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Memorial Day Hours

Saturday May 25th the following offices are closed: East Setauket, Huntington, Hicksville, Freeport, Port Jefferson, Smithtown West
Sunday May 26th only the following offices are open: Medford and Plainview
Monday May 27th all offices will be closed for Memorial Day.

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Someone having a nuclear medicine scan

A cardiac stress test (also referred to as a cardiac diagnostic test, cardiopulmonary exercise test, or abbreviated CPX test) is a cardio logical test that measures a heart's ability to respond to external stress in a controlled clinical environment. The stress response is induced by exercise or by drug stimulation. This exam is used to diagnose various symptoms, including chest pain, shortness of breath, or palpitations. It helps to identify abnormal heart rhythms, to see if enough blood flows to your heart, as you get more active, see how well your heart valves are working, and to find out if it's likely that you have coronary heart disease and need more testing.

At ZP, we offer Single Photon Emission Computed Tomography (SPECT) imaging, which uses specialized cameras to visualize the internal organs at work, as well as the body's anatomy through 3-dimensional images.

Someone having a nuclear medicine scan

During all types of stress testing, a doctor, nurse, or technician will always be with you to closely check your health status.

Before you start the "stress" part of a stress test, the nurse will put sticky patches called electrodes on the skin of your chest, arms, and legs. To help an electrode stick to the skin, the nurse may have to shave a patch of hair where the electrode will be attached.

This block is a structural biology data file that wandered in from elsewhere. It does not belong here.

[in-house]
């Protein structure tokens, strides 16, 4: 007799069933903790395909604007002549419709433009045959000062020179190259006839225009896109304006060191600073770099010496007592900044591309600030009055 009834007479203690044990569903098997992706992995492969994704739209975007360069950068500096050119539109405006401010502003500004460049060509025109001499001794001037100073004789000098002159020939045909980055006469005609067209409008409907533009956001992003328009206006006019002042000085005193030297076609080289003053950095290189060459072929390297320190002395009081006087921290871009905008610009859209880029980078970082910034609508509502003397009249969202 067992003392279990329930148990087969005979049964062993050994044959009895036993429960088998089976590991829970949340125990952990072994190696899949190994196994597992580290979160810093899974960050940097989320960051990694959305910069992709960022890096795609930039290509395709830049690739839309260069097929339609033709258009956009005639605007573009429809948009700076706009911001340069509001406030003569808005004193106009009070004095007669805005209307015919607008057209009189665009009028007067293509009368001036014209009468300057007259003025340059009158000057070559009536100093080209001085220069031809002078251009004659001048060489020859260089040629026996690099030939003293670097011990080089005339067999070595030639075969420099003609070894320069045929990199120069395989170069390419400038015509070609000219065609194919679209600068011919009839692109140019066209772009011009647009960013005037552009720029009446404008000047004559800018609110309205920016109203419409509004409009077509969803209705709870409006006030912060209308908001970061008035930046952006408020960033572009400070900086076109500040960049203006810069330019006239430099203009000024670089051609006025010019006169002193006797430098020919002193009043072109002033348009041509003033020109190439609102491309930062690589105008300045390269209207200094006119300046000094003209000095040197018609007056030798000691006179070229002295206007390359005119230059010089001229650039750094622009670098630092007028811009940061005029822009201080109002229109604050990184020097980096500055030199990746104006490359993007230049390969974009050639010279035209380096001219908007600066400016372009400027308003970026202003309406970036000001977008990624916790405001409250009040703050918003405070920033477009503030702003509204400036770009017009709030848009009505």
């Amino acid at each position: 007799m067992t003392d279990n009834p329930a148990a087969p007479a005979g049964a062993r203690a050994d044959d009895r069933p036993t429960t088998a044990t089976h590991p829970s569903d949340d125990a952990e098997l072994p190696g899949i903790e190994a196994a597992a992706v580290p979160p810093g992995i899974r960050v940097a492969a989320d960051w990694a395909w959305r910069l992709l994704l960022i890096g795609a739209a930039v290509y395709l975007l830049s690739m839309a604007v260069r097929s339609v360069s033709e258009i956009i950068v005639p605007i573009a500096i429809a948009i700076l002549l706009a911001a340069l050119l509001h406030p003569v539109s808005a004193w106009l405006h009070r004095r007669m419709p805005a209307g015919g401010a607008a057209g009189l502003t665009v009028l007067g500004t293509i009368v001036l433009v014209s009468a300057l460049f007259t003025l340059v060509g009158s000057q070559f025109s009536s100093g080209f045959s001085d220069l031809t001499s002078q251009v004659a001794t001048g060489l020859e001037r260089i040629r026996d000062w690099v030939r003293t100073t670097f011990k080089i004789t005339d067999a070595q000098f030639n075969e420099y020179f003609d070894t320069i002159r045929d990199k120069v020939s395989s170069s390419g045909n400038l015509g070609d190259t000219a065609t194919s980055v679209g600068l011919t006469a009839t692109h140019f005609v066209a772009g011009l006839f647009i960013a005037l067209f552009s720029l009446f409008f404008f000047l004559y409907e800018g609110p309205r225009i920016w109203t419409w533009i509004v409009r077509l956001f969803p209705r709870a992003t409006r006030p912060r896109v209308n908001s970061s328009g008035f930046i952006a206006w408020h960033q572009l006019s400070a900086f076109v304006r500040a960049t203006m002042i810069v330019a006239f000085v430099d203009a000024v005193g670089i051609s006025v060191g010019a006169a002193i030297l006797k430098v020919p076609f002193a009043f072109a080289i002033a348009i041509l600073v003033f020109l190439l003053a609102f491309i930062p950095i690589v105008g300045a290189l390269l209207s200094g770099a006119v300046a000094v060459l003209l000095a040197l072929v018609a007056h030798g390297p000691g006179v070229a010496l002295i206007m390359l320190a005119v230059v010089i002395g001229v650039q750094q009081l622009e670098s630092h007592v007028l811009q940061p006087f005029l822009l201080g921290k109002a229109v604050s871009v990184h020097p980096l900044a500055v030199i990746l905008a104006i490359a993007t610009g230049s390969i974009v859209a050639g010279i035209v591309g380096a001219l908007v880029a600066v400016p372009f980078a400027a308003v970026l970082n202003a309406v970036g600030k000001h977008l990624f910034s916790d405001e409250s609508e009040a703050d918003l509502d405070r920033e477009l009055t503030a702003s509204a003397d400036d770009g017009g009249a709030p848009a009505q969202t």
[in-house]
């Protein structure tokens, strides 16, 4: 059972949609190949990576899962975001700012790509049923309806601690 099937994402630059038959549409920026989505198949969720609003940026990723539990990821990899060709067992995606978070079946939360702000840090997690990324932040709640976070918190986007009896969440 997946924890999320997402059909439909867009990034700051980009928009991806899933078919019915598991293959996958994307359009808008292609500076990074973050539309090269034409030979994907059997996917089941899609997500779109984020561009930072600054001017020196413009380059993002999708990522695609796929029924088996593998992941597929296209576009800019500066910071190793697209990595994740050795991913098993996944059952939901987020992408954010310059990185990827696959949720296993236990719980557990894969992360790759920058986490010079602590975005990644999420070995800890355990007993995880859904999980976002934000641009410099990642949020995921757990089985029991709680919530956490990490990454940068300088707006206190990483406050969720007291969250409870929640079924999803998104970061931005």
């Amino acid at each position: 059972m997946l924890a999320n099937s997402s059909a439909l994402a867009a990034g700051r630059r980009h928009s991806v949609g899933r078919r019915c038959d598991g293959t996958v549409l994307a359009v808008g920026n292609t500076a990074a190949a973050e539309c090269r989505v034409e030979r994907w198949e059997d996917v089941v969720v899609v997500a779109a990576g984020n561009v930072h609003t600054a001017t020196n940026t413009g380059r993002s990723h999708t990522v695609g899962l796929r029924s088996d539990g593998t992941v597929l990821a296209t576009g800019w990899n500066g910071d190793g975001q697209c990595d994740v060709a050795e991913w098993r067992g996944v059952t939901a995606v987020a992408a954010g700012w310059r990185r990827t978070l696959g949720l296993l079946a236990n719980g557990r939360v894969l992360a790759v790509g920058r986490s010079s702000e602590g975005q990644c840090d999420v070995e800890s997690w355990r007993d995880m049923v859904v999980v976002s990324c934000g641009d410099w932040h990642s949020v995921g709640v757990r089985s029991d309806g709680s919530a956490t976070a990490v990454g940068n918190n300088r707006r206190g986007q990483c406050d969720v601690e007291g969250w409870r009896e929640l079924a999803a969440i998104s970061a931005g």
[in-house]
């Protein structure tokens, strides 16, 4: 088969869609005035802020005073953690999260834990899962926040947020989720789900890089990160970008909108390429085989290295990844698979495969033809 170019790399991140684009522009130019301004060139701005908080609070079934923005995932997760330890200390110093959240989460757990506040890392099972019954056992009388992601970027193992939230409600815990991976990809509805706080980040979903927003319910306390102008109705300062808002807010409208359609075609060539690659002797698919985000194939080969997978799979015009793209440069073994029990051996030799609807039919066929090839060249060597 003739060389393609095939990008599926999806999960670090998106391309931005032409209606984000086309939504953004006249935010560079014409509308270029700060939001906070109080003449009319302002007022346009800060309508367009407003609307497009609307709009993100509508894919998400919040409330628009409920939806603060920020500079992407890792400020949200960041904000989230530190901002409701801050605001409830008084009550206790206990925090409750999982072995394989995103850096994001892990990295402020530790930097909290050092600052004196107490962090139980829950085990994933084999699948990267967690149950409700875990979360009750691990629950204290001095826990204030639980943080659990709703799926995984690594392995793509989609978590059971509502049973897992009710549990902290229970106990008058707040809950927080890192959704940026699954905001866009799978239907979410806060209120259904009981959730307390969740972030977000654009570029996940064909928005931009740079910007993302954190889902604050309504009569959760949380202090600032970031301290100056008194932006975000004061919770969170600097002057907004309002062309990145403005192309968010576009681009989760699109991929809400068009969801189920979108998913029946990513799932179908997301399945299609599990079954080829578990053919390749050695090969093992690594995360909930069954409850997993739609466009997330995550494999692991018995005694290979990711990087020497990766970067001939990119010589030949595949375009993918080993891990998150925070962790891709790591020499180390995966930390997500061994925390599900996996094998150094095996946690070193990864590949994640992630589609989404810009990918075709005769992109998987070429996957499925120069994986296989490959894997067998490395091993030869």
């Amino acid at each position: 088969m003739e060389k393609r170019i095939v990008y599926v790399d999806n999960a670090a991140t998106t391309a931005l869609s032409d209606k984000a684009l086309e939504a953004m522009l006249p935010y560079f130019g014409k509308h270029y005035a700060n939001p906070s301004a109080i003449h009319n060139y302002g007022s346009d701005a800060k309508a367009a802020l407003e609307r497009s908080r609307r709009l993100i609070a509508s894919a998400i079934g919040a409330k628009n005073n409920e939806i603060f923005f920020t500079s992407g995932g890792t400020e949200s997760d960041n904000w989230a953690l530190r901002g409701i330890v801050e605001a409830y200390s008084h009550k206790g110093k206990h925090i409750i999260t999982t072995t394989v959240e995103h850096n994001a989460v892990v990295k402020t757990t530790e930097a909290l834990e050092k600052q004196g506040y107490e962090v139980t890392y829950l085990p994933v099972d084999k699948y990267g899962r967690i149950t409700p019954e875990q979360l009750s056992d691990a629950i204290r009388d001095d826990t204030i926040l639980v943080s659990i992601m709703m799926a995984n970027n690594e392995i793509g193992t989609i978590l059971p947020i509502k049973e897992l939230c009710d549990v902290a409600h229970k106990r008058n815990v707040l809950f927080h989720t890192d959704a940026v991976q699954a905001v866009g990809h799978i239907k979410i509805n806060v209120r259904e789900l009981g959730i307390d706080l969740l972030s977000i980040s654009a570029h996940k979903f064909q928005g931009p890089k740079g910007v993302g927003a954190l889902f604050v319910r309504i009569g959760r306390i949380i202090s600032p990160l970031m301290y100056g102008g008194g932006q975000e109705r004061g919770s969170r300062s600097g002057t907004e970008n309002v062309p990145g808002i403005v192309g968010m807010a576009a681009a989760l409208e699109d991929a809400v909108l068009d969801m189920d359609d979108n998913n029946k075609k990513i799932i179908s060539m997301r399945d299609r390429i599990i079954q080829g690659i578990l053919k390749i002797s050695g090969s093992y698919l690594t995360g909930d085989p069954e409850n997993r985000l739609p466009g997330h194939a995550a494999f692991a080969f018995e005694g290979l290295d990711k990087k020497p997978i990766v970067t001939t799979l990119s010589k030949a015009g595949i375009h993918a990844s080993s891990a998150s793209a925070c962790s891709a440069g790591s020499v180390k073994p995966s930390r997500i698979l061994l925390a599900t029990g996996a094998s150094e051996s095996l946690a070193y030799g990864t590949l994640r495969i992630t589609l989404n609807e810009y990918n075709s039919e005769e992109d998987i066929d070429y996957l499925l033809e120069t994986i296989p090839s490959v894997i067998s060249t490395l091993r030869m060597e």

The electrodes will be connected to an EKG (electrocardiogram) machine. This machine records your heart's electrical activity. It shows how fast your heart is beating and the heart's rhythm (steady or irregular). An EKG also records the strength and timing of electrical signals as they pass through your heart.

The nurse will put a blood pressure cuff on your arm to check your blood pressure during the stress test. (The cuff will feel tight on your arm when it expands every few minutes.) Also, you might have to breathe into a special tube so the gases you breathe out can be measured.

Next, you'll exercise on a treadmill or stationary bike. If such exercise poses a problem for you, you might turn a crank with your arms instead. During the test, the exercise level will get harder. You can stop whenever you feel the exercise is too much for you.

If you can't exercise, medicine might be injected into a vein in your arm or hand. The medicine will increase blood flow through your coronary arteries and make your heart beat fast, as it would during exercise. You can then have the stress test.

The medicine may make you flushed and anxious, but the effects go away as soon as the test is over. The medicine also may give you a headache.

While you're exercising or getting medicine to make your heart work harder, the nurse will ask you how you're feeling. You should tell him or her if you feel chest pain, short of breath, or dizzy. The exercise or medicine infusion will continue until you reach a target heart rate, or until you: